I put on round in the fridge last night and just took it out of the
oven this afternoon. It did fine. The bread from last night had a nice
mild sour flavor...more noticeable when taking a bite without the
crust. It will be interesting to find out if this one is more or less
sour or the same after rising from this morning until 1:30 before
baking, but coming out of the refrigerator. I used a cold oven to bake
them all. Loosely followed Dick Adams Billowy directions. I am
waiting until thoroughly cool to taste.



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Old 10-02-2006, 08:50 PM posted to rec.food.sourdough
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"Trix" wrote in message oups.com...

[ ... ]


It will be interesting to find out if this one is more or less
sour or the same after rising from this morning until 1:30 before
baking, but coming out of the refrigerator. I used a cold oven to bake
them all. Loosely followed Dick Adams Billowy directions. I am
waiting until thoroughly cool to taste.


If you are following my instructions, you should not be trying to follow
everyone else's instructions at the same time. I do not instruct to
put any stage of the bread in the fridge, except the culture for
long storage. I can't imagine why anyone wants to taste thoroughly
cooled bread if there is a better choice.

If you happen to be following everyone's instructions, and you happen
to get a good result, you will have no idea just what you did right.
For a bad result, you will not know who to blame.

--
Dicky

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Old 10-02-2006, 09:05 PM posted to rec.food.sourdough
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I had to go to a class at 5:15 last night, so after dividing the dough
in thirds...(I would have followed your instuctions but had already
messed the water measurement up; I wasn't sure I had it right) I set
two in the oven to rise while I went out I planned to bake them upon my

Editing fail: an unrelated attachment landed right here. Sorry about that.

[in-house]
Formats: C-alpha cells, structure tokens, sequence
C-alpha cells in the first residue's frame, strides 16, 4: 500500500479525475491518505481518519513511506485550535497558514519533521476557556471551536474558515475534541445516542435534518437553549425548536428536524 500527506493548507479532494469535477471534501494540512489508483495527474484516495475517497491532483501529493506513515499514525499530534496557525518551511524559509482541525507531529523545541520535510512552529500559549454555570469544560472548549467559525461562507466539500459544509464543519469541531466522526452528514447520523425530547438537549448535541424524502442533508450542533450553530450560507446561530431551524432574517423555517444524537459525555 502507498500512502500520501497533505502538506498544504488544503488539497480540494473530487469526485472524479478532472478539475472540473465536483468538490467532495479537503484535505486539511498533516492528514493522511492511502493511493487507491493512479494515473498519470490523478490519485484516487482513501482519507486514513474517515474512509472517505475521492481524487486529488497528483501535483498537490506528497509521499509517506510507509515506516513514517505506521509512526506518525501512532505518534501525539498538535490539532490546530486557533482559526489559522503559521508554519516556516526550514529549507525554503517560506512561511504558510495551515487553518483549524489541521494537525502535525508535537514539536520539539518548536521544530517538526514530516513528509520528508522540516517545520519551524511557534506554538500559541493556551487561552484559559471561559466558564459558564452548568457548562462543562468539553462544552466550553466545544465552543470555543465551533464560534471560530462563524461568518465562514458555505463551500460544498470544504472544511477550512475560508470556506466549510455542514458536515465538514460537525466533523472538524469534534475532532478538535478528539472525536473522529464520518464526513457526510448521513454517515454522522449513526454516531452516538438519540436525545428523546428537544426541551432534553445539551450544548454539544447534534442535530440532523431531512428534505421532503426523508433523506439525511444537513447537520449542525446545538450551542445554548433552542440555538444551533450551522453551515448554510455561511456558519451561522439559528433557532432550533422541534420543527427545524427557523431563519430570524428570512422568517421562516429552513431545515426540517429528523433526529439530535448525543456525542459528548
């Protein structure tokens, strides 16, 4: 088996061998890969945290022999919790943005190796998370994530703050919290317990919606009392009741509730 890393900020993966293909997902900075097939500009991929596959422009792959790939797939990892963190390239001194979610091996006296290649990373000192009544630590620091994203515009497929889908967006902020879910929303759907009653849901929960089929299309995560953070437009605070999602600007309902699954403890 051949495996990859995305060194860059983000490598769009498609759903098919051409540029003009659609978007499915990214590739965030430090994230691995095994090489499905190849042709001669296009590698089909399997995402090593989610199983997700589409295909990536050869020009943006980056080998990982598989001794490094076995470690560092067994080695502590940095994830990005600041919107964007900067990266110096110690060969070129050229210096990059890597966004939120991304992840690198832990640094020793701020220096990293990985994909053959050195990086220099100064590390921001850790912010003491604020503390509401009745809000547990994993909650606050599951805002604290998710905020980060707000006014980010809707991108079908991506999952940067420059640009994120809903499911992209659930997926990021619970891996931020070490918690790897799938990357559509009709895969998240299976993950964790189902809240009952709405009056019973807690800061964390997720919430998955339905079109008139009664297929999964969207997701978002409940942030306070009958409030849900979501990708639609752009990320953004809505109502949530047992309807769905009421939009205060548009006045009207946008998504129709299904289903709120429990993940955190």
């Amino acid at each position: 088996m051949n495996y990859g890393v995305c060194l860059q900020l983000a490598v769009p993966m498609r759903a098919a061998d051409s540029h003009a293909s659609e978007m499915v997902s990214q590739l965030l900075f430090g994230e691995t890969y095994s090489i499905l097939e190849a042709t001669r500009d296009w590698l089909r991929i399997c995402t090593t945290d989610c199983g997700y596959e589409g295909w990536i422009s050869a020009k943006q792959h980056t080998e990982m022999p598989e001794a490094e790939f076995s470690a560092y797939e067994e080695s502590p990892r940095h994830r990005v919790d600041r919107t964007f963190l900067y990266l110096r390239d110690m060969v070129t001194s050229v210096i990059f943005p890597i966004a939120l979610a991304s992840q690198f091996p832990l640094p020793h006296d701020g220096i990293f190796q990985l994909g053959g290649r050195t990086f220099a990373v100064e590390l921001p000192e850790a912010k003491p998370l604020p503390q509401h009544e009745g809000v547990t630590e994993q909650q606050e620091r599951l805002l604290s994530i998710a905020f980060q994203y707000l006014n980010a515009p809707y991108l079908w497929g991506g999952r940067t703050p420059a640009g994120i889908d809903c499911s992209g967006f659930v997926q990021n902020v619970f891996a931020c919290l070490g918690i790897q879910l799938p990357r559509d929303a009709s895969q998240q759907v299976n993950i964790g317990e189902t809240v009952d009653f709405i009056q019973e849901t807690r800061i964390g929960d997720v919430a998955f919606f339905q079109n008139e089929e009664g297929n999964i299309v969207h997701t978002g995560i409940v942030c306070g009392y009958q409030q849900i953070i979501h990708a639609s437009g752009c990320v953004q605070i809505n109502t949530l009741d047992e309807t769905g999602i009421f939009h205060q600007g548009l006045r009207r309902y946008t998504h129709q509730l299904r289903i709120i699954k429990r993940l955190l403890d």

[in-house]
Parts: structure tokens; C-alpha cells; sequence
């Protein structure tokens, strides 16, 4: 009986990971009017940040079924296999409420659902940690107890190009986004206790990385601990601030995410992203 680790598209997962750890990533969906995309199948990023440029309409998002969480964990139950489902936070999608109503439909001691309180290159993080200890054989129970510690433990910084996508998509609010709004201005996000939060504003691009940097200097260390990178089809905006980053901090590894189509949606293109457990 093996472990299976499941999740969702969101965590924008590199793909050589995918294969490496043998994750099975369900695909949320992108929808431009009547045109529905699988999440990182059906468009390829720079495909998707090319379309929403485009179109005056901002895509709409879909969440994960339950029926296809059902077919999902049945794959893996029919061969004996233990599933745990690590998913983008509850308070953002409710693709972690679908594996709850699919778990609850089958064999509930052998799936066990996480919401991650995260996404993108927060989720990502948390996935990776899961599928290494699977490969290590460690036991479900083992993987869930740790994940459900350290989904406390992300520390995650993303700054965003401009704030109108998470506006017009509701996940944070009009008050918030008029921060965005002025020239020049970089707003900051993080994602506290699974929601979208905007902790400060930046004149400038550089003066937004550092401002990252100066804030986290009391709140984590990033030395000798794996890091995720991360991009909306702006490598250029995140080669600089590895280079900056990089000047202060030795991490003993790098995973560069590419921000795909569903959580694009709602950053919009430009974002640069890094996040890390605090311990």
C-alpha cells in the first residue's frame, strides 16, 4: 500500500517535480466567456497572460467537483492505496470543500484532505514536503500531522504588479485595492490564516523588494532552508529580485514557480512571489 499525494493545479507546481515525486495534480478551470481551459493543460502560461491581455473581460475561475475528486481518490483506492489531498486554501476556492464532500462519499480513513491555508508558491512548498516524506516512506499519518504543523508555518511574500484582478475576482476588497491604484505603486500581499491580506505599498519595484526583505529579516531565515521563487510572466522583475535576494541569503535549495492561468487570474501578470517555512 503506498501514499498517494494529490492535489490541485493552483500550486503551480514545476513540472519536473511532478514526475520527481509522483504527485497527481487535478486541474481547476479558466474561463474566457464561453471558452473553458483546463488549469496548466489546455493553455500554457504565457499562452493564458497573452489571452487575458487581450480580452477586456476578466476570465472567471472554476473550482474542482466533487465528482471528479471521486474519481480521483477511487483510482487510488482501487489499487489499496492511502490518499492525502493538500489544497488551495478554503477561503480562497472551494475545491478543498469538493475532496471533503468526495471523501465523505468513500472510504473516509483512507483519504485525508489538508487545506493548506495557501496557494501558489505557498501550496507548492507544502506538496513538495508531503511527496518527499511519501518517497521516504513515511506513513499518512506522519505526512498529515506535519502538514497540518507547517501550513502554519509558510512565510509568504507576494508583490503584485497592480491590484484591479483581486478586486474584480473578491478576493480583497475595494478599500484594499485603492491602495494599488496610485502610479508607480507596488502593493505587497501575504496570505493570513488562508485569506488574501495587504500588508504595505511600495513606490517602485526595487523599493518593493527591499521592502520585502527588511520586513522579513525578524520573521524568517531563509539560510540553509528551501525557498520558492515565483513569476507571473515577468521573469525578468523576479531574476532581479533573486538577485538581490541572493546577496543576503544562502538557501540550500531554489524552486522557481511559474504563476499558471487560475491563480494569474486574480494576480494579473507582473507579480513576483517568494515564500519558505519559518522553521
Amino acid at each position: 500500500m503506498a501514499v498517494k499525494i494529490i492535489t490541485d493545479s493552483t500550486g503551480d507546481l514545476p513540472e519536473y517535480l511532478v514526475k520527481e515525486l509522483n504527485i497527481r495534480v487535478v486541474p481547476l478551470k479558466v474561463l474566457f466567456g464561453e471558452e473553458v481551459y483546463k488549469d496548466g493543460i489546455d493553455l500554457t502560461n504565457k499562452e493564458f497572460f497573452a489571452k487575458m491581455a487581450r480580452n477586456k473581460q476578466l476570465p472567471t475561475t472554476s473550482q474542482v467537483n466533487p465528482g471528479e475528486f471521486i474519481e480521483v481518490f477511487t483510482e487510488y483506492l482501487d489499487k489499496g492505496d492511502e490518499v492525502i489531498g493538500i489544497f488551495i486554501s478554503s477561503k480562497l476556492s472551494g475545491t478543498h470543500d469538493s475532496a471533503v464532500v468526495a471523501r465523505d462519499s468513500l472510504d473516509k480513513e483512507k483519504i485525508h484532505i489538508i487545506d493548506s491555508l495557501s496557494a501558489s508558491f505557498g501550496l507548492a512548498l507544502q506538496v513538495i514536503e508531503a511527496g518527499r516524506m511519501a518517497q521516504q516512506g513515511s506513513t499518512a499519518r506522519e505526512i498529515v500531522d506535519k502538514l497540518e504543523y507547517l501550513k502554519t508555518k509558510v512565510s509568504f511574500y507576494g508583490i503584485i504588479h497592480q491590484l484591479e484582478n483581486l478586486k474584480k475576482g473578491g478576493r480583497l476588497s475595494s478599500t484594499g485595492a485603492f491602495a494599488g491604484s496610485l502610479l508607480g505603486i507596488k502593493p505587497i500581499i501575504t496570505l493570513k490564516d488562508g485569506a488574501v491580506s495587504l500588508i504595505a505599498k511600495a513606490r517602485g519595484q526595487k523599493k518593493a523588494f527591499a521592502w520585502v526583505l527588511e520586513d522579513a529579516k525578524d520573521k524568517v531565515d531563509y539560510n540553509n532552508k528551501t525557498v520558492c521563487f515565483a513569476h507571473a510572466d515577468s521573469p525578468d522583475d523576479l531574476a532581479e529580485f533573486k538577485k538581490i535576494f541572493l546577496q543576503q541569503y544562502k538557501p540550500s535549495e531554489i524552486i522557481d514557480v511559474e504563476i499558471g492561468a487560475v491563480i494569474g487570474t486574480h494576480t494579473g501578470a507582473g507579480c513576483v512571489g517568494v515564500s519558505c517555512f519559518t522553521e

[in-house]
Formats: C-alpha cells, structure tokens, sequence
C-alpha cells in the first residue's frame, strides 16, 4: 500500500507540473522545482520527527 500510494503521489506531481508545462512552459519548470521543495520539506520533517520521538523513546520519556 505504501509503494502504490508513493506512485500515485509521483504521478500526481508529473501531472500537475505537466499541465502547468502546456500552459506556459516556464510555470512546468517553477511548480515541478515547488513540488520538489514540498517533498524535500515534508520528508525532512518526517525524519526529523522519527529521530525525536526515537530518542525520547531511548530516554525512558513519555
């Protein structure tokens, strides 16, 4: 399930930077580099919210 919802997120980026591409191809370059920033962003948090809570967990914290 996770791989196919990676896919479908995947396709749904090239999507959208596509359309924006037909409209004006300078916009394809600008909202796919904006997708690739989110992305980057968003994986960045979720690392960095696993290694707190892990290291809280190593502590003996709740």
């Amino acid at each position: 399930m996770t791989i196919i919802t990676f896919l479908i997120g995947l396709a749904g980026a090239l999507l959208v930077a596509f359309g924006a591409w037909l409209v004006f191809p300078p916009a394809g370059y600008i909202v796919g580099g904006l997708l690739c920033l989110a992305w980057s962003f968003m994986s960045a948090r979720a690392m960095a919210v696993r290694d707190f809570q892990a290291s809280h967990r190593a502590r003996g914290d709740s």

return. My (adult) son's dog got into some chocolate just as I was
doing this, so I had to deal with her and decided to just try wrapping
one third and putting it in the fridge and bake it today. As it
happens, I neglected to slit the ones in the oven and attempted before
turning on the oven....mistake...they started to deflate. So, billowy
they were not.

The one finished this afternoon came out fine. I haven't yet cut into
it. I didn't put it in the refrigerator! I am letting it cool at room
temperature. Someone said the other day that the flavor develops after
is cools and one shouldn't cut into it warm...even though it is very
tempting and that has usually been my tendency. I am just curious if
there will be a difference in the two bakings of the same dough. Kind
of an experiment.

I am still working on reducing my starter. I am encouraged that my new
rye starter worked. Want to see the loaf before I cut it?

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Old 10-02-2006, 09:08 PM posted to rec.food.sourdough
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Default Opinions on the "South African Sourdough Culture"

This afternoon I also cut the temp from 425 to 400. I am using a
convection electric wall oven and my loaves, last night, got a bit
darker than I wanted...the bottom was almost burnt.